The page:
‘Not to what is most easy, but to what is hardest;
Not to what tastes best, but to what is most distasteful;
Not to what most pleases, but to what disgusts;
Not to matters of consolation, but to matters for desolation rather;
Not to rest, but to labour;
Not to desire the more, but the less;
Not to aspire to what is highest and most precious, but to what is lowest and most contemptible;
Not to will anything, but to will nothing;
Not to seek the best in everything, but to seek the worst……
Despise yourself, and wish that others should despise you.
Speak to your own disadvantage, and desire others to do the same;
Conceive a low opinion of yourself, and find it good when others hold the same;

 

You can see why St John of the Cross doesn’t figure very highly on my website.  An ascetic is not a rational thinker.  They tend to be close to psychopathic in their actions and wholly useless in everyday life…… many of them have never had a spiritual experience, all they have had is a flush of endorphins caused by the abuse of their bodies which they mistake for bliss.  Occasionally they get hallucinations, but then so do drug addicts and alcoholics.  Anyway, enough, back to James.

First published in 1902, The Varieties of Religious Experience initiated the psychological study of religion, paving the way for Freud and Jung as well as for clinical and paranormal branches of psychology. It is not without humour – of a rather dry kind.  It was based on lectures delivered at Edinburgh in 1901-2, but it  is supplemented with a wealth of extracts from religious writings. Although understandably biased toward Western, specifically Christian traditions, it is quite large in its scope.

with brother Henry

The book remains the best introduction to James's thought, demonstrating his characteristic insistence upon the importance of personal experience and his almost devotional respect for the mysteries of the human mind. As it says

Richly illustrated with personal accounts of belief and possession, intoxication and near-death experience, it is of central importance not simply to an understanding of religions, but to modern psychology and psychiatric medicine”.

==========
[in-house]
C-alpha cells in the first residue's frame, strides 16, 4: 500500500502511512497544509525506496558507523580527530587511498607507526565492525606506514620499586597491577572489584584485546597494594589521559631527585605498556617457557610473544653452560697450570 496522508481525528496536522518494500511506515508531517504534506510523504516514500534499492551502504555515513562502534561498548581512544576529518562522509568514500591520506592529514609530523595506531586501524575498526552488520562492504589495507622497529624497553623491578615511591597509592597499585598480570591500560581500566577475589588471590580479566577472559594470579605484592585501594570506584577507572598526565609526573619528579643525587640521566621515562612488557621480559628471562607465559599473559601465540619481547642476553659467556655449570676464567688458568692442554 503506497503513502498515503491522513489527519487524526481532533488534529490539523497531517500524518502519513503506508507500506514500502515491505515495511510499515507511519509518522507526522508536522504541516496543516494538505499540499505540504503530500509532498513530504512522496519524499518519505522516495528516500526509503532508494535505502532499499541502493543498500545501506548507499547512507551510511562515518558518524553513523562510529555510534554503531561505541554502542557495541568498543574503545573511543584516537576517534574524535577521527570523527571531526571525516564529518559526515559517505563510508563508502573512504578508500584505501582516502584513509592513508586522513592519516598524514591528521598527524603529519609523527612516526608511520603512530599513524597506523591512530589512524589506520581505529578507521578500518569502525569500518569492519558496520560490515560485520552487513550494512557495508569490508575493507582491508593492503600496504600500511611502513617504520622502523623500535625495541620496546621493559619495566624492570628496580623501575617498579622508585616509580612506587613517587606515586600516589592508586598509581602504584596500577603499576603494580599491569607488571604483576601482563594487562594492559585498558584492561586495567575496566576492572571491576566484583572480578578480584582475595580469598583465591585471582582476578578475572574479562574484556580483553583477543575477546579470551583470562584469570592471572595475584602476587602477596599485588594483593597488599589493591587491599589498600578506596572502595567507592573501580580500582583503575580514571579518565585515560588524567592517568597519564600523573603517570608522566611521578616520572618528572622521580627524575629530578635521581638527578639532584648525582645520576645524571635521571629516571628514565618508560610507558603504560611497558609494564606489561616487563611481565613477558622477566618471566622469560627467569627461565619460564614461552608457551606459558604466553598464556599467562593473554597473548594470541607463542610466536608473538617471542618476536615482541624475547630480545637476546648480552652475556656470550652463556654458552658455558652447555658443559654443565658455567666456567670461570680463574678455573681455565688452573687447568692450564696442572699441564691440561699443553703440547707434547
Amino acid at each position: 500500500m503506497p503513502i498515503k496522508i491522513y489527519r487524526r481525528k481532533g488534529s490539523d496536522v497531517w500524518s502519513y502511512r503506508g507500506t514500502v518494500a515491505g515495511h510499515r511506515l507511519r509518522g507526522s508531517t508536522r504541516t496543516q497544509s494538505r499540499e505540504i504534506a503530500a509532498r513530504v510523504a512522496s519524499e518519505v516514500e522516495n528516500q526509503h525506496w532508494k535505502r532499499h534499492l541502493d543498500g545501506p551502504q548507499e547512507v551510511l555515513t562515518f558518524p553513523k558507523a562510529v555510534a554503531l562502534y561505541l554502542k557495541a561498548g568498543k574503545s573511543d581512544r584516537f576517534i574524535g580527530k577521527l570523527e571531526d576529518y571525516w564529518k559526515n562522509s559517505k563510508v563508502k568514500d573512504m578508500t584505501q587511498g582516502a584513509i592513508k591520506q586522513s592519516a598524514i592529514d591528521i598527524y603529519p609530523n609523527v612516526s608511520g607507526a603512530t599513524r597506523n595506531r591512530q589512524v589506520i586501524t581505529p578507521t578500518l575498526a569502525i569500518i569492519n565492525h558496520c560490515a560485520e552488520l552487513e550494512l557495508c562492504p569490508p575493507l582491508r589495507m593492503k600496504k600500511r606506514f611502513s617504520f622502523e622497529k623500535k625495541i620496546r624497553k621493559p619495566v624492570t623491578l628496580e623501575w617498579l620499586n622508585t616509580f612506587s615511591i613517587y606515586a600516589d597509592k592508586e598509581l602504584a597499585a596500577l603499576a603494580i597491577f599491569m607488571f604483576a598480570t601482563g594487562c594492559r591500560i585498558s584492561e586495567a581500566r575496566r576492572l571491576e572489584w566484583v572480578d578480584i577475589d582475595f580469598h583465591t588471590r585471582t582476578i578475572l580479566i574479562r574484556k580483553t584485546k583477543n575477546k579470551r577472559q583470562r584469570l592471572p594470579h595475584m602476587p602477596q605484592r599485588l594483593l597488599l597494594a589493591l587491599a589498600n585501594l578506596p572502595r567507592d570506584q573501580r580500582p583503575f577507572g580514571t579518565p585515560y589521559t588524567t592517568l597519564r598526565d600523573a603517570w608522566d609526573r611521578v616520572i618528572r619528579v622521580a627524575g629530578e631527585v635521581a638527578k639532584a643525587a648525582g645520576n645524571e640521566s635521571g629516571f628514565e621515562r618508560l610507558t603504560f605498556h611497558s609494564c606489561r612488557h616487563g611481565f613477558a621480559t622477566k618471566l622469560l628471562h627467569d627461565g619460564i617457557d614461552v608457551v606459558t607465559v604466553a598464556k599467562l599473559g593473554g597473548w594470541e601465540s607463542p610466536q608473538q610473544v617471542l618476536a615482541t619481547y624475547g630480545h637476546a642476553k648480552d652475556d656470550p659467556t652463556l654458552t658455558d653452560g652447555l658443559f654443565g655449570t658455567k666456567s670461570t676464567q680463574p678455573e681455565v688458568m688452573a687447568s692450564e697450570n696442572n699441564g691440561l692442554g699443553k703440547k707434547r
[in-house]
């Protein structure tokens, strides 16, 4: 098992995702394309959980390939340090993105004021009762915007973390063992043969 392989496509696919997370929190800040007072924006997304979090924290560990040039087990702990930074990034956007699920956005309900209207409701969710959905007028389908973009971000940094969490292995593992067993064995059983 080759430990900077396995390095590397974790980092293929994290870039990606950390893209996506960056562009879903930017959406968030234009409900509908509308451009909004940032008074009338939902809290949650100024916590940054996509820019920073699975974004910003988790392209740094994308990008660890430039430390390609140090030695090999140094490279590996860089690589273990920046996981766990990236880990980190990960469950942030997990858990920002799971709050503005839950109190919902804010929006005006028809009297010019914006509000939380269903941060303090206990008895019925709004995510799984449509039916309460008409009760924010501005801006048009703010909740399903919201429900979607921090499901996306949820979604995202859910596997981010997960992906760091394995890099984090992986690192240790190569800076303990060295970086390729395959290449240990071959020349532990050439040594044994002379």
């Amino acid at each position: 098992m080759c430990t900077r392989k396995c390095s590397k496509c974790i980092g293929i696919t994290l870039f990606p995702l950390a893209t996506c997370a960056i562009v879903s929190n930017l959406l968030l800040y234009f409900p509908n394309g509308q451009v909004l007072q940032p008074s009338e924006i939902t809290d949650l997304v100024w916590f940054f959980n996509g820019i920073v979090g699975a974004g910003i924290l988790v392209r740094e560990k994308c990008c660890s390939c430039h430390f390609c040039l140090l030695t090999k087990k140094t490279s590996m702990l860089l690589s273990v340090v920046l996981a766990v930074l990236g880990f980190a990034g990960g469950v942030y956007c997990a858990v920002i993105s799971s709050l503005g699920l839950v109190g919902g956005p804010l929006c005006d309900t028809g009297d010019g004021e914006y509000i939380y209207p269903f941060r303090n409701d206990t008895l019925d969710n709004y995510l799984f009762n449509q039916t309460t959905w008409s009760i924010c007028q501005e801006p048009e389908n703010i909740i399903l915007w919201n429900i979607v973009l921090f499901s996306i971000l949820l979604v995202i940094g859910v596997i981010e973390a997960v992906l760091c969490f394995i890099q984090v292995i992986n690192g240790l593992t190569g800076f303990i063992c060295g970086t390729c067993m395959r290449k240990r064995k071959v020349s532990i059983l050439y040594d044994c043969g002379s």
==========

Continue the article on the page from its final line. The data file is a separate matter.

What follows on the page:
He may have been a psychologist and a philosopher but his ideas and inspiration were pure mystic insight on many occasions.  What might have been the influences?

It appears that the majority of the impetus came from illness – continuous illness.  In his early adulthood, James suffered from a variety of physical ailments, including those of the eyes, back, stomach, and skin. He was subject to a variety of psychological symptoms which we might classify as stress and he suffered from periods of depression during which he contemplated suicide.

James took a break from his medical studies in the spring of 1865 to join naturalist Louis Agassiz on a scientific expedition up the Amazon River, but aborted his trip after eight months, as he suffered bouts of severe seasickness and mild smallpox. His studies were interrupted once again due to illness in April 1867.

So he was sick and sick most of the time.  A wonderful way – via overload – to be open to whatever his composer sent him.

 

He traveled to Germany in search of a cure and remained until November 1868.   James's time in Germany proved hugely important and helped him realise that his true interests lay not in medicine but in philosophy and psychology. Later, in 1902 he would write:

"I originally studied medicine in order to be a physiologist, but I drifted into psychology and philosophy from a sort of fatality. I never had any philosophic instruction, the first lecture on psychology I ever heard being the first I ever gave".

He finally earned his M.D. degree in June 1869, but never practiced medicine. What he called his "soul-sickness" would only be resolved in 1872, after an extended period of philosophical searching. He married Alice Gibbens in 1878.

It is worth adding that in 1882 he joined the Theosophical Society, which should help to show where his feelings really lay.  James was also the first president of the American branch of the Society for Psychical Research.  He died in 1910 aged just 68.